In the Fall of 2021 the Toronto / Los Angeles artist released his sophomore record, Omw 4ev on 444%. Louie was the sole architect of the project, showcasing his DIY instincts from songwriting through mix. The record conjures elements that range from Tobias Jessso Jr. to Gram Parsons. Warmth, charm and honesty.
“It’s about real love that you work for,” Louie says. “We call a lot of songs love songs, but often they aren’t really love songs; they're infatuation songs.
Forever is in the middle of things. In those parts of life and love where you are just participating in a process. So in a world where you're either coming or going, I wanted to celebrate the part of life where you are on your way... forever!"
Forever is in the middle of things. In those parts of life and love where you are just participating in a process. So in a worll where you're either coming or going, I wanted to celebrate the part of life where you are on your way... forever!"
The album opener and first single – a beautiful song Called “What Can I Do – is a song with a journey interesting enough to warrant a standalone release and connects a father and son’s career almost 40 years apart. The song was written by Louie’s father Michael Short and an artist named BJ Cook in late 1970s Toronto. It was recorded with the intent of selling – possibly through BJ’s ex-husband David Foster – but nothing came and the tape disappeared.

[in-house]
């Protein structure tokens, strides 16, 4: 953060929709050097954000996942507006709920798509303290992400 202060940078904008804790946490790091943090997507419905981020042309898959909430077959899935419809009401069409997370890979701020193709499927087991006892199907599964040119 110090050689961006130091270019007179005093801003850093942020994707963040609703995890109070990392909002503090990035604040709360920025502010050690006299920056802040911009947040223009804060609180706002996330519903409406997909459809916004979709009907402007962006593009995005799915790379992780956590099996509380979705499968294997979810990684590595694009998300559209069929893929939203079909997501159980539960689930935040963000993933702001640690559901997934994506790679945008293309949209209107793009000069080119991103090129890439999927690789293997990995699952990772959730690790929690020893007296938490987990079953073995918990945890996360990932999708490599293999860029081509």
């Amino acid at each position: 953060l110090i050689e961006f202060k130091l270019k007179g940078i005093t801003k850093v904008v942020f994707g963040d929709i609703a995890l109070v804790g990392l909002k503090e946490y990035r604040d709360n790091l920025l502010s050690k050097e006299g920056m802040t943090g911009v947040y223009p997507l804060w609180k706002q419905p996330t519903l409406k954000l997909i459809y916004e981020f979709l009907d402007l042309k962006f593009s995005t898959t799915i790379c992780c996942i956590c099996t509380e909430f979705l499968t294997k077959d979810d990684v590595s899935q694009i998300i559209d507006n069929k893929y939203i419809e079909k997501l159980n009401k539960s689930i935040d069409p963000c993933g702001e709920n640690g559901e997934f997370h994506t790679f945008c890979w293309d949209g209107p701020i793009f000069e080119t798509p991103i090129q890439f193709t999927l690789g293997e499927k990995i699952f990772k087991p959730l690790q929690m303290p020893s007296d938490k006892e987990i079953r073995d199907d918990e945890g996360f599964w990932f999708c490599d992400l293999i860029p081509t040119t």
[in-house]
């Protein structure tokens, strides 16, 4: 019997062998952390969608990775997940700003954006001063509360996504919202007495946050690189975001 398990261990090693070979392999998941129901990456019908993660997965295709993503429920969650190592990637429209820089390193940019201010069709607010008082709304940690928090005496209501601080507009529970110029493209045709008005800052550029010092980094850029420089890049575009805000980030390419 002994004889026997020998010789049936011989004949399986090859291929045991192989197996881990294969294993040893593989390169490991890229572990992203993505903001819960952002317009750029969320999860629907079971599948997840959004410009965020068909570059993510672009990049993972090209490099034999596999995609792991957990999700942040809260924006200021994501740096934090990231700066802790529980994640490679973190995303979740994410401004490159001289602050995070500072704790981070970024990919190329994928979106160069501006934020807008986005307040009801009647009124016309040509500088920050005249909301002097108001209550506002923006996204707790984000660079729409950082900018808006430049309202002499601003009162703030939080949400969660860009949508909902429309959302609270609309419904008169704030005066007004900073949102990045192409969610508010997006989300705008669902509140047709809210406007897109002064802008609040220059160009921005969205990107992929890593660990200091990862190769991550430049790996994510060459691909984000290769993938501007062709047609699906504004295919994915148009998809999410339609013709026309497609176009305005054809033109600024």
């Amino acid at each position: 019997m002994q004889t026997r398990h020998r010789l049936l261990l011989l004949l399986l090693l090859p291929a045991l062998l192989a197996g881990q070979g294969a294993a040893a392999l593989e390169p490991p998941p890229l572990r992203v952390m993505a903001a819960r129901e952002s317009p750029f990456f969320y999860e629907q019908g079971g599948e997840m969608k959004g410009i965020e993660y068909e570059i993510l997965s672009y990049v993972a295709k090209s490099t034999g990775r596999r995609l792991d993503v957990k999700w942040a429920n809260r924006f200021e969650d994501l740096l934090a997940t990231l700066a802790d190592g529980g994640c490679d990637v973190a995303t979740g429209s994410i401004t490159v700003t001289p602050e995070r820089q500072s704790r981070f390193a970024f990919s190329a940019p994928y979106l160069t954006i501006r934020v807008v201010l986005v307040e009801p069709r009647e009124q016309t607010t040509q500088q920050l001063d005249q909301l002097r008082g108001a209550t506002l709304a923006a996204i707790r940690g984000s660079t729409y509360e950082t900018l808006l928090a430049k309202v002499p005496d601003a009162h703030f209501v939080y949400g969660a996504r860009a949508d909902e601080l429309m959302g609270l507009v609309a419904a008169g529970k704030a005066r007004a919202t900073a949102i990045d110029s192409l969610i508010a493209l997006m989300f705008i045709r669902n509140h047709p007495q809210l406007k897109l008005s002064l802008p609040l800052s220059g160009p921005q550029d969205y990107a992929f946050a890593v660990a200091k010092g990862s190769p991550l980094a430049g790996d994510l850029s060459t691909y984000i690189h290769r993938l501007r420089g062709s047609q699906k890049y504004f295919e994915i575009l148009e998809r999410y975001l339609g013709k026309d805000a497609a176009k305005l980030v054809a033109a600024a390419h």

40 years later, in the process of clearing out the old studio, an engineer who’d always liked the recording, digitized it and emailed it to the writers. Michael played it for Louie and Lou cut the record shortly thereafter.
Now, we’re blessed to be releasing the original 1979 demo recording, the duet between Cook and Michael Short. It’s a much different song, recorded through the lens of a very different time, but the two interpretations, though generations apart are both more than worth their time.
Michael Short had only this to say: “I love what Louie did to it. It’s amazing that he’s kept this song alive after all these years.”
Louie had some comments around his own record that fit well right here. “Things in the middle of life tend to be neglected,” he mused.
“I think that this forgotten middle space is exciting and uncharted. It holds a certain poignancy because it doesn’t have the manipulative magnetism of creation and destruction, birth and death, to grab your attention. It just has itself existing.”
Read our feature on Louie from July, where we talk about how he’s not not trying to be Carole King, and go in deeper on what it really means to be on your way forever.